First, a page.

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Amblypygid

Phrynus marginemaculata

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11 Comments

Mark Ridgway
Mark Ridgway 10 years ago

Excellent words dave with something for us all to think about. Thanks.

ChunXingWong
ChunXingWong 10 years ago

More useful information, thanks.
Although dangerous animals are rare here, I should still keep alert.
You are right about putting the natural items (rocks, logs) back after lifting, some of the animals I have seen even died of quick sun exposure after they are brought out of their shelter.

skinheaddave
skinheaddave 10 years ago

ChunXingWong:

A few words regarding flipping things. First off, as you suggest by your comment, it is important to replace everything where you found it. Every time you remove things, you modify local microclimates. It may not be so quick in humid environments where water is abundant and the rate of change/decay is great anyways .. but in more arid environments you can do great harm by displacing ground cover. It is just good policy to put everything back where you found it.

It is also important not to place the items back onto animals. If you, for example, see a snake underneath the log, it is important to get it out before you replace the log. You can make sure it is placed next to the log afterwards .. but if you simply drop the log back on it it may not come to rest in exactly the same spot and you can do damage. So lift, do a good check for animals, remove any larger ones (small bugs etc. are generally fine) and then lower the cover.

Lastly, a word on safety. Lots of things live under logs. Some of them can be dangerous. It is often a good idea to pry up the log with an implement rather than your hands ... or at least thick gloves if the local concerns are all of the stinging arthropod type rather than venomous snakes (many of which can punch right through gloves). The other important tip is to lift the item away from you. That way if you spook something like a venomous snake, it will flee away from you rather than directly towards your legs.

A funny diversion. I was leading a little field trip for some children etc. to go look for scorpions with a blacklight at night in Texas. There was a guy there in his late teens and he took to helping the younger children out. Quite nice of him. I had impressed upon him earlier the importance of lifting things away from yourself. He started doing so. At one point, however, I see him gathering some children around a piece of bark with their blacklights. He very helpfully lifted the bark so that the children could look for scorpions underneath. He opened it away from himself and towards all the children. There were no rattlers underneath so it was funny as anything .. but still not the recommended technique, you know.

Anyhow, that's my advice on flipping stuff. If you haven't been doing so already it will potentially result in many more good finds for you. Just be mindful to minimize the damage you do and keep yourself and those around you safe. Happy hunting.

Cheers,
Dave

KarenL
KarenL 10 years ago

Great capture!

ChunXingWong
ChunXingWong 10 years ago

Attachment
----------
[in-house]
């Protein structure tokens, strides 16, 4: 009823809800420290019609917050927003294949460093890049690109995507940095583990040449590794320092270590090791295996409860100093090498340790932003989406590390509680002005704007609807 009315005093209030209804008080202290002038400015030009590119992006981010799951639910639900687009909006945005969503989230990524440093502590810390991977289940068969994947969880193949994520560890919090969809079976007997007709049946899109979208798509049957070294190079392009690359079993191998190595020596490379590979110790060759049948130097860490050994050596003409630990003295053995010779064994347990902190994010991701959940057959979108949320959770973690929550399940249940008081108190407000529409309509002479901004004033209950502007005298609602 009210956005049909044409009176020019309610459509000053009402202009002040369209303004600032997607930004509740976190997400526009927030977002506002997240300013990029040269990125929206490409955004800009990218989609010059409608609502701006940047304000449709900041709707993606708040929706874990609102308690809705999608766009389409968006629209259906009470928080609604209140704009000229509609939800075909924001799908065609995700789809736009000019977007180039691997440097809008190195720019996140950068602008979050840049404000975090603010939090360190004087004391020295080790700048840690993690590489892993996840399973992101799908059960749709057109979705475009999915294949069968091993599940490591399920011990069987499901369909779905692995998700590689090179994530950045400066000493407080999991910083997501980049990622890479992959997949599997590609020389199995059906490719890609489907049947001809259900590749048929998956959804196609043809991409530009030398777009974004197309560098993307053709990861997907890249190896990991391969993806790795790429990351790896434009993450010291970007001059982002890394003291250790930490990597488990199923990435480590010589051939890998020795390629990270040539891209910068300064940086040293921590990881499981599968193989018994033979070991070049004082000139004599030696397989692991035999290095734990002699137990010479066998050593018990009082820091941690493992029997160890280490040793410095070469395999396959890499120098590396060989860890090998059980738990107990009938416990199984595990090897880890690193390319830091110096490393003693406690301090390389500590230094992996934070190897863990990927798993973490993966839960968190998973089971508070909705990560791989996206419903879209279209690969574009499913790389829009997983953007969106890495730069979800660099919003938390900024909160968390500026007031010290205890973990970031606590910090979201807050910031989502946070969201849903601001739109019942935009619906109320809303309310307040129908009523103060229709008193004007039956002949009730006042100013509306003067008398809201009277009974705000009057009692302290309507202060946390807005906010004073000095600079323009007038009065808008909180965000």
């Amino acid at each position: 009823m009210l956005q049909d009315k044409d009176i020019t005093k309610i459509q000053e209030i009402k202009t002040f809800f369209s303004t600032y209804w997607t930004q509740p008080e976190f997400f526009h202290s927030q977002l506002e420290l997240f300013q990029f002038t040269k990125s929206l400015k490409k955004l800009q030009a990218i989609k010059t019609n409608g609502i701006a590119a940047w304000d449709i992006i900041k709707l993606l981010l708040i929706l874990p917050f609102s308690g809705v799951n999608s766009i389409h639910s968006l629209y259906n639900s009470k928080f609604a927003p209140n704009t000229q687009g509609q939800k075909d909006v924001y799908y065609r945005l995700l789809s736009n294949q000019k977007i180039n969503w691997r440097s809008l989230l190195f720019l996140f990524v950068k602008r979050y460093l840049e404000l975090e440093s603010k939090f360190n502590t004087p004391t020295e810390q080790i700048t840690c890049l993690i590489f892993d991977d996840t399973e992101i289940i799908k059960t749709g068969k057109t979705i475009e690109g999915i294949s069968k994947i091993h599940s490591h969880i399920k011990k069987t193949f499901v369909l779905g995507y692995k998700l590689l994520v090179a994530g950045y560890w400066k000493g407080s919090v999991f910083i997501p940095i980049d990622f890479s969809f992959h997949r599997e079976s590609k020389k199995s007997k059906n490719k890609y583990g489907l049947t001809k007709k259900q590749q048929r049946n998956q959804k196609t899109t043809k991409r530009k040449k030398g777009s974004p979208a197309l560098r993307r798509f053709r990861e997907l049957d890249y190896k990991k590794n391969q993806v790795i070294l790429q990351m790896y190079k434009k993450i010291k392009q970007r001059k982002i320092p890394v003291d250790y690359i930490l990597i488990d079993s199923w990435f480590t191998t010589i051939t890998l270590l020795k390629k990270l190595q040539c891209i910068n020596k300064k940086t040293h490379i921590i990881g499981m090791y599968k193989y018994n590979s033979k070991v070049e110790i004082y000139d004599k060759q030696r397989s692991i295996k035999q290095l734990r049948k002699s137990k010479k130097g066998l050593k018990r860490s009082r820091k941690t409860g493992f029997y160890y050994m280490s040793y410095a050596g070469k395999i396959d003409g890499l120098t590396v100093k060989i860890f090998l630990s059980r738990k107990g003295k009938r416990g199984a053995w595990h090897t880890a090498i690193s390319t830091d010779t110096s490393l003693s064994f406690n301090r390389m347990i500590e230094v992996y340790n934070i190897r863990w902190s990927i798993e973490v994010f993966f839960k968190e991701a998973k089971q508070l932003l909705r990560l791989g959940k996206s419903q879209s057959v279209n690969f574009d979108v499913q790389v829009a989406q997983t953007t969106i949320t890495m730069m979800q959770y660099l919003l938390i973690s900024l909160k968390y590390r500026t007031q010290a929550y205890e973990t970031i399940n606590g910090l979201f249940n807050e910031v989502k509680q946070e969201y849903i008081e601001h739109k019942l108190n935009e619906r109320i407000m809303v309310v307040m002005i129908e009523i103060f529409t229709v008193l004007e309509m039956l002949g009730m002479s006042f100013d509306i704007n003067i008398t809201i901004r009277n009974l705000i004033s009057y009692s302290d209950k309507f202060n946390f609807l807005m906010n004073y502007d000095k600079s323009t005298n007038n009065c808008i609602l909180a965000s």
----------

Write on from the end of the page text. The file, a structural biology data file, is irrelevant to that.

Thanks for the information, it was indeed helpful.
From now on I will lift everything up to find more amazing creatures.
I just hope that the forest here will not be turned upside down by me.
Merry Christmas.

skinheaddave
skinheaddave 10 years ago

The smaller ones in Florids are found by looking under small rocks, pieces of wood etc. You have to look carefully because they blend in with the dirt under the rock etc. .. and particularly with the wood you also have to look on the underside of the item you are lifting as well. Since I am often looking for scorpions, these guys are found as a byproduct .. though they don't fluoresce under a blacklight and are thus more easily missed.

The bigger ones in Costa Rica were all found on tree trunks at about waist to head level. Simply a matter of walking around and shining a flashlight on every surface imaginable. Things are different there, though .... every surface has something living on it .. and every surface of those finds has something else living on it. It wasn't a matter of finding things to photograph as trying to decide what order to photograph everything in.

ChunXingWong
ChunXingWong 10 years ago

Thanks for the link, seems like you have several spottings of them.
How do find them? I have always wanted to have a spotting of these tailless whip scorpions but my luck never came.

skinheaddave
skinheaddave 10 years ago

If you are looking for bigger, check out: http://www.projectnoah.org/spottings/802... from Costa Rica. The biggest ones had legspans much larger than my hand. With that sort of stretch they were lightning fast too so you end up chasing them around and around trees trying to get a picture.

Cheers,
Dave

ChunXingWong
ChunXingWong 10 years ago

That is very small.
It sure looks big in this picture.

skinheaddave
skinheaddave 10 years ago

These little phrynus are small. The body is maybe the size of a fingernail.

ChunXingWong
ChunXingWong 10 years ago

Nice tailless whip scorpion you spotted there.
How big is it?

skinheaddave
Spotted by
skinheaddave

Homestead, Florida, USA

Spotted on Feb 19, 2008
Submitted on Dec 14, 2011

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